I met a man named Karl Knobler at Deb Fink’s party for the closing of Dead Mother, the recent TJT production I was in. Karl’s a psychologist, about my age, and we immediately began the kind of allusive conversation full of digressions and surprising sudden turns that feels very similar to Jazz. The kind of conversation I take delight in.
As we jumped between a few dozen topics, Karl mentioned the idea of “Affective regulation” (see the work of Dr. Allan Schore, www.allanschore.com) To explain the concept, Karl told me how women, whether they have had children or not, will exhibit dilation of the pupils when hearing a baby cry. Men’s pupils do not dilate under those circumstances unless they have already become fathers.
Reflecting on this later, I was reminded of some lines from a poem by Rilke: “…that harsh hand / that kneaded him as if to change his shape.” (Robert Bly, Tr.) and thought about the ways we are worked upon by the aggregate of experience, time, the natural world, the stories we live until we become utterly transformed.
I remember a moment in Australia, thirteen years ago. I had just come out of the ocean. I’d been swimming for a long time at Bondi Beach, even body surfing a little. When I got out of the water I could still feel the energy of the waves surging inside my body. And I imagined myself as having been reshaped by the water. Could this be the “purpose” of a life: to be transformed – cooked, in a sense, ripened – into something nourishing for some larger being?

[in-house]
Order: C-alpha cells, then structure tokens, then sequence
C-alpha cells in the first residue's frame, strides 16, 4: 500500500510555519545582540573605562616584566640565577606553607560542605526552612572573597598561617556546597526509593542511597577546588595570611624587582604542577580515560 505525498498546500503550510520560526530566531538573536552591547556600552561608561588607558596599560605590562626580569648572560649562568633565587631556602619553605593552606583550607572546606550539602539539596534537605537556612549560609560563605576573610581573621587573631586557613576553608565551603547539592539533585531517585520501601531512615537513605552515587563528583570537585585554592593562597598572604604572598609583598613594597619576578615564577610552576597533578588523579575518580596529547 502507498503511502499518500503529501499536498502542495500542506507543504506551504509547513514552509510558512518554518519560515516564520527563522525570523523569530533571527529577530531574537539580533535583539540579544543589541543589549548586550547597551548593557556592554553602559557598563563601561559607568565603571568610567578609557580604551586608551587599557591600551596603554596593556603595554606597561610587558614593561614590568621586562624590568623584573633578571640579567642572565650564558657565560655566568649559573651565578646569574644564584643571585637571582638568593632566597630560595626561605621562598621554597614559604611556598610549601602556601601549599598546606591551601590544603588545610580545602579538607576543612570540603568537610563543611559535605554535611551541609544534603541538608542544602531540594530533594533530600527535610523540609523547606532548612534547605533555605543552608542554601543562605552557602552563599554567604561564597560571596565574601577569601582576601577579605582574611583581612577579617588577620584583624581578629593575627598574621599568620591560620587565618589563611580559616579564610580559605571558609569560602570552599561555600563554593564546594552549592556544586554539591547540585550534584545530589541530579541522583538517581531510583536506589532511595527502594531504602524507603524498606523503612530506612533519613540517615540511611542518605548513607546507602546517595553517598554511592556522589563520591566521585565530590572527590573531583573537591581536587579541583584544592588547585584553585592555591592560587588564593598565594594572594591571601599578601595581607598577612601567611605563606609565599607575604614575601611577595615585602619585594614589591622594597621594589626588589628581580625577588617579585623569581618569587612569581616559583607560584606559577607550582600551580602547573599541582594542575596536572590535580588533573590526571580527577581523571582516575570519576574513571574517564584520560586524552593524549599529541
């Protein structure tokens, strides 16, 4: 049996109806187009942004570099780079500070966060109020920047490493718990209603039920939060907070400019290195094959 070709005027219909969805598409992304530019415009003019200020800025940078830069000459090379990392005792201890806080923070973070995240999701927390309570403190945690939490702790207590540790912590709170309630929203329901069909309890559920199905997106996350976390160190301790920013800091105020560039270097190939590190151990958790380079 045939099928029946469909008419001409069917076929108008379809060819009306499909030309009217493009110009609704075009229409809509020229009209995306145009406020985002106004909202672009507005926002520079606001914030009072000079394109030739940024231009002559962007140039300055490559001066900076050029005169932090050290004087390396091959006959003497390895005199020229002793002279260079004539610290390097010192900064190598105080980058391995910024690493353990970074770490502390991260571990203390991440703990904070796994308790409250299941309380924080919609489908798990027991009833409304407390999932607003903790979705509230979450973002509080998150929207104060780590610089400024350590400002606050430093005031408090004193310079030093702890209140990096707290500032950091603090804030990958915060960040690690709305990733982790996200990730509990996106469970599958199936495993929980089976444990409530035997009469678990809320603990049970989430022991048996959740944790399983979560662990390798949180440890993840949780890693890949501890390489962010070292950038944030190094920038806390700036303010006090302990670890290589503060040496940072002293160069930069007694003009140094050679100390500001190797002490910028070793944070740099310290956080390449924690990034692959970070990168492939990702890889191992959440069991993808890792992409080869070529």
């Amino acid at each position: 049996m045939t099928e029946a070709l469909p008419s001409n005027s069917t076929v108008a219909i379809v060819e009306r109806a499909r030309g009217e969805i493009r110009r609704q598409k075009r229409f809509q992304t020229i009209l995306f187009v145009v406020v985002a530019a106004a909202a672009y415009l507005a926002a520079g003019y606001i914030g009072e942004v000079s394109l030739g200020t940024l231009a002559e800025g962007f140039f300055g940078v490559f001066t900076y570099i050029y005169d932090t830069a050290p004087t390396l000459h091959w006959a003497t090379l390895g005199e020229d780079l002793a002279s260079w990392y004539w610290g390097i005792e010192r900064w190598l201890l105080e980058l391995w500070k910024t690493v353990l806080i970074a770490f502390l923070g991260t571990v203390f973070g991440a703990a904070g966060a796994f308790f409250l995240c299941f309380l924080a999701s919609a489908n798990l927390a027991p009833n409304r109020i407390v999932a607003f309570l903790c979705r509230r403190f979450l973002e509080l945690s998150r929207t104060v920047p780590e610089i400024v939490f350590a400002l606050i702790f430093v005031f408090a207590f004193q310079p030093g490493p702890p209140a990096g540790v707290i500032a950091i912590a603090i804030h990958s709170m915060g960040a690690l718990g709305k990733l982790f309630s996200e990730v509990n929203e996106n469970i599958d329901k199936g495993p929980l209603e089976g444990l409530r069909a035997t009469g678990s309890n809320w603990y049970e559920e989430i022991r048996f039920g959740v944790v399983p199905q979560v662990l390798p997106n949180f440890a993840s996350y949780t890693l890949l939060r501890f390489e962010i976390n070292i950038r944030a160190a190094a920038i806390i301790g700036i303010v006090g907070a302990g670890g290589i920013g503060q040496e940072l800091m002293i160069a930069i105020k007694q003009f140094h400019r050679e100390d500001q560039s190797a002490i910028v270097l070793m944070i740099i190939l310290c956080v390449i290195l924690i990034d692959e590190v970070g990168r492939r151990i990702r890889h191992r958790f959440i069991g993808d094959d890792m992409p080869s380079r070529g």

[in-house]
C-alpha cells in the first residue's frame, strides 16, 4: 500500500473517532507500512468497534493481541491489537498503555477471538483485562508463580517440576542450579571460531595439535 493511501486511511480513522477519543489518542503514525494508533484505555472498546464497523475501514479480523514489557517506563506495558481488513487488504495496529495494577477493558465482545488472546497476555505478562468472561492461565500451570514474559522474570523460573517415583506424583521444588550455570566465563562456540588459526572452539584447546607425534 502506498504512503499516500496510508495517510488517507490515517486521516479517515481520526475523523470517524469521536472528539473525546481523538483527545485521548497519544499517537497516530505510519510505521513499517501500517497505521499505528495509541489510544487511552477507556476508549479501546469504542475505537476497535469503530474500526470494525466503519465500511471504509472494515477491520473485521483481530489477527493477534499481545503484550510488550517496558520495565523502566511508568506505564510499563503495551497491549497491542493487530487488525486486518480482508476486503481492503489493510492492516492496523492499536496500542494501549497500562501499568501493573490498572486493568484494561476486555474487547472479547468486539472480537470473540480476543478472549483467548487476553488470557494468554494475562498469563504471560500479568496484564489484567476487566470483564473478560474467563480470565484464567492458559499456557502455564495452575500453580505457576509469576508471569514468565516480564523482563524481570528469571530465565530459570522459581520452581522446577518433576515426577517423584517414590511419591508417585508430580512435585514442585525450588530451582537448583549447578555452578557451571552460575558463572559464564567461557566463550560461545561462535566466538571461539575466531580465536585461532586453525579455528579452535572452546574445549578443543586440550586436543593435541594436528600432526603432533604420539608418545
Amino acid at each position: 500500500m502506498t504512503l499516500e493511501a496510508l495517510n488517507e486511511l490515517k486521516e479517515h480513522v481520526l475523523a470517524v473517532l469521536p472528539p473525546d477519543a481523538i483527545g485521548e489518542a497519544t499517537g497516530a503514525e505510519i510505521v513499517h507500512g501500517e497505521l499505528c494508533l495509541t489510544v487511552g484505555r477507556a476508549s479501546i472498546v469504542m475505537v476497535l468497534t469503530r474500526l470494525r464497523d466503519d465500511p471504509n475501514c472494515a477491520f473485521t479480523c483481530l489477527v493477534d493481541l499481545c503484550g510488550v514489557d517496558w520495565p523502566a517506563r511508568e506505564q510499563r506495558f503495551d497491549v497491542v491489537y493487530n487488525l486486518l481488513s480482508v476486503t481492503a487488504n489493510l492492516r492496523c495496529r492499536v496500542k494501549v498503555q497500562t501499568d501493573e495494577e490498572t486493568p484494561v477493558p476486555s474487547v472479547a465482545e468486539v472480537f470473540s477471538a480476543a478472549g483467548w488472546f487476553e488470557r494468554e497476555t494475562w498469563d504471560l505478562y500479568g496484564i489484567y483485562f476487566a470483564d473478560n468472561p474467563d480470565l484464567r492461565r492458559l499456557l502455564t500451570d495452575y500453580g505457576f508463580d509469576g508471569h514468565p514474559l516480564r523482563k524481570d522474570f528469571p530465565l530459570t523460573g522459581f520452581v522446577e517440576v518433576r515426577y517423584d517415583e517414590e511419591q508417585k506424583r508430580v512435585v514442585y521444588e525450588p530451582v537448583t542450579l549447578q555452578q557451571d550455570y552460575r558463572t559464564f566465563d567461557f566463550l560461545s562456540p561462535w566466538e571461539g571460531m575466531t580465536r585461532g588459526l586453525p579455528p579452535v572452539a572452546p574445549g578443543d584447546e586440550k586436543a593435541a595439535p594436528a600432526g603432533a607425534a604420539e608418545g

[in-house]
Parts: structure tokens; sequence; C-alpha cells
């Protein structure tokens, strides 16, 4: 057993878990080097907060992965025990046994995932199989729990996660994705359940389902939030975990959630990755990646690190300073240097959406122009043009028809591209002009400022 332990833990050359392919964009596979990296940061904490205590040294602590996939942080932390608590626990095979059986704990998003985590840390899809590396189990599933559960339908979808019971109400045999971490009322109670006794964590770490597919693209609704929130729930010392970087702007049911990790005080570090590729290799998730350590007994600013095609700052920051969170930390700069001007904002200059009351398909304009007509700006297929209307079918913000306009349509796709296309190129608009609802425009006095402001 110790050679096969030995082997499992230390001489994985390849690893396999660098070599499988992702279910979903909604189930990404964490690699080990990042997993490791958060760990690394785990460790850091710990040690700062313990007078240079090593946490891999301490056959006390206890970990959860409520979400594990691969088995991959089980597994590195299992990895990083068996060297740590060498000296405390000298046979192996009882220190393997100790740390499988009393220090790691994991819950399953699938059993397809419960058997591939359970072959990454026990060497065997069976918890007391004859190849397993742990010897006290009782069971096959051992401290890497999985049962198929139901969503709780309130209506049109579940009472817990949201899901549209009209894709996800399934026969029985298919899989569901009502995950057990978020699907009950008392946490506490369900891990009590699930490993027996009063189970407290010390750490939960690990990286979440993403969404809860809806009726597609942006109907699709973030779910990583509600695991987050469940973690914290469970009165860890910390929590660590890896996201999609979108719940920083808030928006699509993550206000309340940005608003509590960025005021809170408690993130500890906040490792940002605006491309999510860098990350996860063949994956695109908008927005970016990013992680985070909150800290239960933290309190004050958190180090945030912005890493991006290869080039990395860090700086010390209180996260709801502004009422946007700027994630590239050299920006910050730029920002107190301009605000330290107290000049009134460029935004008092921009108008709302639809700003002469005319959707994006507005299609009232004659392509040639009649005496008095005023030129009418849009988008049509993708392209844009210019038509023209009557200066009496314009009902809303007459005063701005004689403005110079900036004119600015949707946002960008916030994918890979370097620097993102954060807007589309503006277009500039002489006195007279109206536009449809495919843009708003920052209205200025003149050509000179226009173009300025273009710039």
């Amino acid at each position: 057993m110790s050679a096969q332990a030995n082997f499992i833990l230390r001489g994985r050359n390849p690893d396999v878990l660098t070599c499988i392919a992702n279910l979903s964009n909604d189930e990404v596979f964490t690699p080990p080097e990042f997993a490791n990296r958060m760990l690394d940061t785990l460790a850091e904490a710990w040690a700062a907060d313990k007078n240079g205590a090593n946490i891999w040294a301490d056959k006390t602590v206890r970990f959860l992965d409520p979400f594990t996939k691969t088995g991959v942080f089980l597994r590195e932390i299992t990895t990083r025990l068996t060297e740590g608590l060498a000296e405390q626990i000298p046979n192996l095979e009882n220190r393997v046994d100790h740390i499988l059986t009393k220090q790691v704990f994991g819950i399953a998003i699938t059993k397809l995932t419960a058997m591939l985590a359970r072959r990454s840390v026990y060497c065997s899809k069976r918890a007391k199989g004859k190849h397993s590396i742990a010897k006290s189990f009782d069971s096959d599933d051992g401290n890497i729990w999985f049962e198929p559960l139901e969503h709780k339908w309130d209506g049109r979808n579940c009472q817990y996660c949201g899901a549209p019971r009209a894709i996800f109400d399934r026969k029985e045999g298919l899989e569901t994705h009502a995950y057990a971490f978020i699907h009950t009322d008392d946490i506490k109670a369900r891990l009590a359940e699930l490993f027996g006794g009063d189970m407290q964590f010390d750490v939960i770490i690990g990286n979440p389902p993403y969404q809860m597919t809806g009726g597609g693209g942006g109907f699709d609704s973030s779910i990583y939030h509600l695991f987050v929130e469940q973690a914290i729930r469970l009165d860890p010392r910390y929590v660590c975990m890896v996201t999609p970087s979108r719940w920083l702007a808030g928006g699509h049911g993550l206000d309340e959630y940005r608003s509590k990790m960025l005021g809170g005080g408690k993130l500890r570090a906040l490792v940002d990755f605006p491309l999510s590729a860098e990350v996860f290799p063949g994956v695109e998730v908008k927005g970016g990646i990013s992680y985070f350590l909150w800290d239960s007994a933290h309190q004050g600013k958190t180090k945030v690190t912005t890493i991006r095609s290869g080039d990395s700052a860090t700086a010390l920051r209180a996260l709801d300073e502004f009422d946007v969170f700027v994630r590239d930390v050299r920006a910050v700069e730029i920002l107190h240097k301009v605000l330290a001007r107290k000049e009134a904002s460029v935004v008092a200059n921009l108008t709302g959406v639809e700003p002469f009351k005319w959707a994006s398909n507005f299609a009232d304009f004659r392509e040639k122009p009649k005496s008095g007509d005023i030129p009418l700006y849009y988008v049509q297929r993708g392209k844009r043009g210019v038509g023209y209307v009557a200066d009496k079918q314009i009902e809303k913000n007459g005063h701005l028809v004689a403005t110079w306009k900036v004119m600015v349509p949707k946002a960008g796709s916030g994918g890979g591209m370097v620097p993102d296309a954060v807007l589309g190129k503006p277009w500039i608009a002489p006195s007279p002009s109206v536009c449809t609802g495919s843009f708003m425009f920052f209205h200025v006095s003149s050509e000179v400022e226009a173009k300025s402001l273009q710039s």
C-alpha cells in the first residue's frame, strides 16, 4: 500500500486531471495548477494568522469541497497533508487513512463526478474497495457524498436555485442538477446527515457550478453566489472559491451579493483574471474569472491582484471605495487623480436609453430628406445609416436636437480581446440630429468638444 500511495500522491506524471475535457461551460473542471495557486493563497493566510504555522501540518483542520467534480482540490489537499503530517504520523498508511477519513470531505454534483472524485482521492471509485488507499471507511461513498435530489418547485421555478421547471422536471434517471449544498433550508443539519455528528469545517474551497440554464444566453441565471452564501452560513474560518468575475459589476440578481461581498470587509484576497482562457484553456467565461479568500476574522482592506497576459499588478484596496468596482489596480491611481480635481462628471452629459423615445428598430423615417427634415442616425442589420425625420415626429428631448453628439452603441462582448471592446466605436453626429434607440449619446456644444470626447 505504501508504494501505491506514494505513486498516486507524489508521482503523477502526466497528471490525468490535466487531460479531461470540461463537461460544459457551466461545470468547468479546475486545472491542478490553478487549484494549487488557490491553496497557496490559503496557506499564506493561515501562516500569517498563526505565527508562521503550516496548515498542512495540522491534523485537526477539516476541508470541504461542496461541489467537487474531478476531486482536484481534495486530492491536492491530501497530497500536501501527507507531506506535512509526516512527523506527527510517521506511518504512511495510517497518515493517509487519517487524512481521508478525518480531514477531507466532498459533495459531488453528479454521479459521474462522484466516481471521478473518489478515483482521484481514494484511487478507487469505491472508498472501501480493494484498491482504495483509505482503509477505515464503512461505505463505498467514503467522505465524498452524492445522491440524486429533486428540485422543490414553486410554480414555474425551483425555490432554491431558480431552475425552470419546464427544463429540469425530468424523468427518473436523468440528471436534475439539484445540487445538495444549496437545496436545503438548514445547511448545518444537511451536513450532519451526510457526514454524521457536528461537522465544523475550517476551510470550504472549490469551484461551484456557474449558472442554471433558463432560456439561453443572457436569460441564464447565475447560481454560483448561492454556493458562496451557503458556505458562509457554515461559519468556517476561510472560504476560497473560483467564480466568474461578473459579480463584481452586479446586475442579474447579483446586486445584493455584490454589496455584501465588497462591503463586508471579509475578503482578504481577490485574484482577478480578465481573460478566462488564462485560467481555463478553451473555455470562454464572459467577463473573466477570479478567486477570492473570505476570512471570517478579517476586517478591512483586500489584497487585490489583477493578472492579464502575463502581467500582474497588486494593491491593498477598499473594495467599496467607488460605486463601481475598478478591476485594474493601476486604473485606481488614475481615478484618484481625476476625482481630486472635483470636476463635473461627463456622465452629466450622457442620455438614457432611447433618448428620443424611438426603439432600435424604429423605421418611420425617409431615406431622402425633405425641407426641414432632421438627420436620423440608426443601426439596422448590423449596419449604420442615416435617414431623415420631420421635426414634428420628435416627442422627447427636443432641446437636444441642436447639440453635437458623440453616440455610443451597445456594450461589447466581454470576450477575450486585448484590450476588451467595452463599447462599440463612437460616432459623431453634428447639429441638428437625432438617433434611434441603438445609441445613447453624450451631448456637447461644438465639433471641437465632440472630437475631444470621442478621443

Usually, when I think about creativity, I’m the creator. But these notions of being changed on a neuro-cellular level by life, reverse the field. I’m the raw matter, we all are – being sculpted, carved, tuned, plucked, dissolved and reconstituted in new forms.
I welcome another path away from seeing the “Artist” as some isolated, unique, solitary, almost hermetic figure; a controlling, masterful, domineering archetype which the world can maybe do without for a while. Perhaps it was in recognition of being altered by powerful forces that the first “art” emerged in the world. In expressing our creativity we are continuing a dance with Big Life, simultaneously tasting our power and our humility, harmonizing our unique voice with the great chorale.
One more memory. 1987. The Cevennes, hill country of Southern France. My wife has just departed for Poland, where she will join nearly a million Poles on a pilgrimage to the Black Madonna at Czestochowa, the patron of Poland and symbol of the Solidarity movement. I’m staying on in the Cevennes to continue a very arduous kind of voice work led by a members of the Roy Hart Theatre, a compelling and eccentric theatre company based in a chateau in the region. I spend 5-6 mornings each week in a studio there and, after lunch, ramble around the rivers, streams and gullies of the Cevennes, seeking rumored swimming holes and stumbling over vestiges of old dry stone walls that had been assembled with precision and love in another time. One hot, bright afternoon after finding a perfect swimming hole, big enough to stoke across, deep enough to kick down into numbingly cold water, after hours in and out of the sweet clear water, after drying myself for the last time on a granite slab, I walked back to the village where I was staying in blissful exhaustion, letting my voice roam free, wordlessly singling melodies I’d never heard before. As I walked, my voice opened in all directions and suddenly a sound clearer and richer than I’d ever heard come from my body rang out and at that very moment, a large bright-green lizard, shot into view onto the bone-white stucco wall of a house. In the logical magic of the time and place, I had no doubt the sounds that had been coming out of me had conjured or summoned the Lizard. Its color and my sound were identical.